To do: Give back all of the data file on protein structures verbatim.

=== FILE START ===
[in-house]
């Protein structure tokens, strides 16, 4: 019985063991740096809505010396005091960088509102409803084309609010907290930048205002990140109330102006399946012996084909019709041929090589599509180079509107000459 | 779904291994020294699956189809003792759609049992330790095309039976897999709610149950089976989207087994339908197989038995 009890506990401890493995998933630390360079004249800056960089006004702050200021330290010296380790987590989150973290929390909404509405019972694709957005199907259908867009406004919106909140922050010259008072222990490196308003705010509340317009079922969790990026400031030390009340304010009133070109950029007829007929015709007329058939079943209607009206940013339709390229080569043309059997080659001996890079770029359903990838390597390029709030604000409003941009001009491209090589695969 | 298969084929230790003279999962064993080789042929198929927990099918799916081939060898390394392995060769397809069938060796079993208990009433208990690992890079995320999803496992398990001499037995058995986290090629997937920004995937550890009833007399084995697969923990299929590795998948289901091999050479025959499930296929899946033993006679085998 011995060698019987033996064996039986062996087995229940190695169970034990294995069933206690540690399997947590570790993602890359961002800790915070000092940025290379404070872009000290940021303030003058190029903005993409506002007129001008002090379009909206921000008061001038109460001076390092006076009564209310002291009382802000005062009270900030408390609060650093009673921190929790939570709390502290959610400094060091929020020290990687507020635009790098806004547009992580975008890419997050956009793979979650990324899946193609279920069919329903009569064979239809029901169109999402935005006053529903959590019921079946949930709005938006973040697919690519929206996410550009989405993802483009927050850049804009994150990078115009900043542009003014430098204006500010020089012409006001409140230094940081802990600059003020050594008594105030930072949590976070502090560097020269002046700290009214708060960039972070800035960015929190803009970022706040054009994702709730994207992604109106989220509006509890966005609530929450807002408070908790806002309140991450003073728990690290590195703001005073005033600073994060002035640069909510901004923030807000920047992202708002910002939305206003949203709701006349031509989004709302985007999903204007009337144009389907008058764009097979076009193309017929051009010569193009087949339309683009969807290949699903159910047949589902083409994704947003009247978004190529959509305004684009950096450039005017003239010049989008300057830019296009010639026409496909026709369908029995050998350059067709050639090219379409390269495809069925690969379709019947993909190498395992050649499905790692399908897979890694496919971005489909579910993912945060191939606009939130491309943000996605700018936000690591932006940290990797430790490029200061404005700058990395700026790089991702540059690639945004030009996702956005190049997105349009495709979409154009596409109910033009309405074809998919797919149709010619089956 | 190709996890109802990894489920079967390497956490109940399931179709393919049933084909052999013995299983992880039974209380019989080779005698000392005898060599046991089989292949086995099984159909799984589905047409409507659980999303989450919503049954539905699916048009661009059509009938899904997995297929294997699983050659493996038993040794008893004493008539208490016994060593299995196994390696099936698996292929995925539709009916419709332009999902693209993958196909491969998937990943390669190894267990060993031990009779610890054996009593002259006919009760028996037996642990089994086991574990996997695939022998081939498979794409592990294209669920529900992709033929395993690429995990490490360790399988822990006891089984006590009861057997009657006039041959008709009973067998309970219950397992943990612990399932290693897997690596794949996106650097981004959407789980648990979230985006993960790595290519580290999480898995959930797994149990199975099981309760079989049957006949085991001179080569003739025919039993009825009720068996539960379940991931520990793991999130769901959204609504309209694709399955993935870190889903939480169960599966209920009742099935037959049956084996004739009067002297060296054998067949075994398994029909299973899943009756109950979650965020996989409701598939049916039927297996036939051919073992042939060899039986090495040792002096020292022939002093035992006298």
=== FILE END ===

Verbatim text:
[in-house]
């Protein structure tokens, strides 16, 4: 019985063991740096809505010396005091960088509102409803084309609010907290930048205002990140109330102006399946012996084909019709041929090589599509180079509107000459 | 779904291994020294699956189809003792759609049992330790095309039976897999709610149950089976989207087994339908197989038995 009890506990401890493995998933630390360079004249800056960089006004702050200021330290010296380790987590989150973290929390909404509405019972694709957005199907259908867009406004919106909140922050010259008072222990490196308003705010509340317009079922969790990026400031030390009340304010009133070109950029007829007929015709007329058939079943209607009206940013339709390229080569043309059997080659001996890079770029359903990838390597390029709030604000409003941009001009491209090589695969 | 298969084929230790003279999962064993080789042929198929927990099918799916081939060898390394392995060769397809069938060796079993208990009433208990690992890079995320999803496992398990001499037995058995986290090629997937920004995937550890009833007399084995697969923990299929590795998948289901091999050479025959499930296929899946033993006679085998 011995060698019987033996064996039986062996087995229940190695169970034990294995069933206690540690399997947590570790993602890359961002800790915070000092940025290379404070872009000290940021303030003058190029903005993409506002007129001008002090379009909206921000008061001038109460001076390092006076009564209310002291009382802000005062009270900030408390609060650093009673921190929790939570709390502290959610400094060091929020020290990687507020635009790098806004547009992580975008890419997050956009793979979650990324899946193609279920069919329903009569064979239809029901169109999402935005006053529903959590019921079946949930709005938006973040697919690519929206996410550009989405993802483009927050850049804009994150990078115009900043542009003014430098204006500010020089012409006001409140230094940081802990600059003020050594008594105030930072949590976070502090560097020269002046700290009214708060960039972070800035960015929190803009970022706040054009994702709730994207992604109106989220509006509890966005609530929450807002408070908790806002309140991450003073728990690290590195703001005073005033600073994060002035640069909510901004923030807000920047992202708002910002939305206003949203709701006349031509989004709302985007999903204007009337144009389907008058764009097979076009193309017929051009010569193009087949339309683009969807290949699903159910047949589902083409994704947003009247978004190529959509305004684009950096450039005017003239010049989008300057830019296009010639026409496909026709369908029995050998350059067709050639090219379409390269495809069925690969379709019947993909190498395992050649499905790692399908897979890694496919971005489909579910993912945060191939606009939130491309943000996605700018936000690591932006940290990797430790490029200061404005700058990395700026790089991702540059690639945004030009996702956005190049997105349009495709979409154009596409109910033009309405074809998919797919149709010619089956 | 190709996890109802990894489920079967390497956490109940399931179709393919049933084909052999013995299983992880039974209380019989080779005698000392005898060599046991089989292949086995099984159909799984589905047409409507659980999303989450919503049954539905699916048009661009059509009938899904997995297929294997699983050659493996038993040794008893004493008539208490016994060593299995196994390696099936698996292929995925539709009916419709332009999902693209993958196909491969998937990943390669190894267990060993031990009779610890054996009593002259006919009760028996037996642990089994086991574990996997695939022998081939498979794409592990294209669920529900992709033929395993690429995990490490360790399988822990006891089984006590009861057997009657006039041959008709009973067998309970219950397992943990612990399932290693897997690596794949996106650097981004959407789980648990979230985006993960790595290519580290999480898995959930797994149990199975099981309760079989049957006949085991001179080569003739025919039993009825009720068996539960379940991931520990793991999130769901959204609504309209694709399955993935870190889903939480169960599966209920009742099935037959049956084996004739009067002297060296054998067949075994398994029909299973899943009756109950979650965020996989409701598939049916039927297996036939051919073992042939060899039986090495040792002096020292022939002093035992006298």